Steve is from Maryland and attended the University of Maryland. After college, he spent a couple of years performing in local dinner theatre before a friend, Wayne Duvall, told him they were searching for a Hans Christian Andersen in New York. In 1981 after booking the gig, Steve began the typical actor’s journey. Regional theatre stops in Boston at the Charles Playhouse, Baltimore’s Center stage, and the Ford’s Theatre in Washington, DC. During a run of The Robber Bridegroom at the West End in Virginia, once again Wayne Duvall called to let him know of an audition for a revival of The Three Musketeers on Broadway. After driving all night and waiting on an open call, Steve had five call-backs in six months, finally getting an understudy to Brent Spiner’s "Arimus." The show closed after one week. Back to the road.
More stops followed in DC’s Ford’s Theatre in Hot Mikado, a Jesus Christ Superstar at Candlewood, and in 1987, a national tour of A Funny Thing Happened on the Way to the Forum starring Mickey Rooney understudying "Miles Gloriosus." As luck would have it, Steve went on during the opening night performance in Los Angeles. His reviews garnered an agent or two and he began to focus on the small and large screen. In 1989, Steve signed on to Ken Hill’s original Phantom of the Opera for almost three years. In 1992, while performing Chess at the Paper Mill Playhouse, he was chosen as "Lancelot" opposite Robert Goulet’s "Arthur" in the national tour of Camelot. After two years of Camelot, Steve was once again making stops in St. Louis’s Rep’s Esmeralda, Westbury’s Annie Get Your Gun with Andrea McArdle, and Atlanta’s South Pacific with Mr. Goulet. In 1995, Steve performed the role of "Fred" and the "Headless Ghost" in Alan Menken’s A Christmas Carol at the Madison Square Garden.
Originally, Steve was seen for Disney’s Beauty and the Beast in 1993 while on tour with Camelot. Finally, in late 1995, he was asked to standby for both "the Beast" and "Gaston." In 1997, he took over "the Beast" in the Toronto company and was then asked to come back to Broadway to become "Gaston." And in 1999, Steve was chosen to play "the Beast" yet again at the Lunt-Fontanne in the re-opening of the production. On July 29, 2007, Steve completed an 8 year run as "the Beast" in Beauty and the Beast when the long-running show played its final Broadway performance. He has the distinction of being the actor with the longest run on Broadway in the role of the Beast.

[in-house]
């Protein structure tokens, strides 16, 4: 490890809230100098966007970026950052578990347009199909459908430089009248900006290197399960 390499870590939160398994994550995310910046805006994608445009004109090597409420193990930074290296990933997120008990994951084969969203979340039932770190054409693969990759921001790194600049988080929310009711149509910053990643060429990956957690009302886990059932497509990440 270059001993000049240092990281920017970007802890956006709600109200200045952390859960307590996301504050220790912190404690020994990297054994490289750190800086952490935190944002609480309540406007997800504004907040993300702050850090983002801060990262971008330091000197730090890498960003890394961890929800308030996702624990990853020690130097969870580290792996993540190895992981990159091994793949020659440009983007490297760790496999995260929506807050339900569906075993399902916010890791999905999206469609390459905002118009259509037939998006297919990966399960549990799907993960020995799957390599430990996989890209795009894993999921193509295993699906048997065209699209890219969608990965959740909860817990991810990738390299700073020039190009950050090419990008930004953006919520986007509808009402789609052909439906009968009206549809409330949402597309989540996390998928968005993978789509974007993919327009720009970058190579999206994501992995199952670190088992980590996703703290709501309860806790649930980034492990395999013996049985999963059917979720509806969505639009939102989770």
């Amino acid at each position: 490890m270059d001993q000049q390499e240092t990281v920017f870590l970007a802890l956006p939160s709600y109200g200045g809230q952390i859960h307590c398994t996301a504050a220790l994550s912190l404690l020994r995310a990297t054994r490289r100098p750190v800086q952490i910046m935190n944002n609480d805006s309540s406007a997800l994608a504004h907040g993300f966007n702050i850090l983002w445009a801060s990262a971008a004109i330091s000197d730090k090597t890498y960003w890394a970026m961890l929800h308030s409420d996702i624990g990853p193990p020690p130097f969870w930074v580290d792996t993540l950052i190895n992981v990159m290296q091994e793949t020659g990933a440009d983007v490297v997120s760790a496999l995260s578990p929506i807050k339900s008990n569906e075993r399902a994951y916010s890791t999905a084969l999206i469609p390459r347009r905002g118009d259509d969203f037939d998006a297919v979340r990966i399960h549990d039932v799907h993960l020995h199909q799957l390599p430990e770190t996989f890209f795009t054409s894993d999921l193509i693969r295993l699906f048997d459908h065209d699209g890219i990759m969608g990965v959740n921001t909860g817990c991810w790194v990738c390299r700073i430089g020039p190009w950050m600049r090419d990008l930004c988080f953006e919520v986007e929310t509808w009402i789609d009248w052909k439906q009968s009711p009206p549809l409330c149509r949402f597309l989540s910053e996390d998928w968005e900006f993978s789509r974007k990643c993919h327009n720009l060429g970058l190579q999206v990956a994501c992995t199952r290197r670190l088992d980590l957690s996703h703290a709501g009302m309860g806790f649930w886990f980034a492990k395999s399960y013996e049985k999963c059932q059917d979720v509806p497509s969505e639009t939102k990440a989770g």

Steve has had numerous opportunities to originate roles in new works. He originated the title role in the new Off-Broadway musical, Johnny Guitar, which played at the Century Center Theatre in the spring of 2004. He can be heard on the original cast recording of the production. Later that year, Steve starred as Doc Holliday in the original recording of the new musical, Sundown, based on the Legend of Doc Holliday. Sundown was named one of the top 10 best theatrical albums of 2004 by Jonathan Frank of Talkin' Broadway. In May of 2006, Steve starred in the role of Maximus in a workshop of Gladiator, a new musical based on the Dreamworks/Universal film. In autumn of 2007, Steve originated the role of The Creature in the Off-Broadway musical, Frankenstein, based on Mary Shelley's book by the same name. The world premiere was held at the 37 Arts Theatre. He can also be heard on the cast recording of that production. From one icon to another, Steve was tapped to originate the role of Charles Ingalls (Pa) opposite Melissa Gilbert as Caroline Ingalls (Ma) in The Little House on the Prairie, which premiered at the Guthrie Theatre in Minneapolis. He continued in the role during the 10 month national tour in 2009-2010.
On television he has been seen in Ed, Third Watch, Law and Order, Sunset Beat, Police Story, Another World, One Life to Live, Guiding Light, and Rapmaster Ronnie for HBO.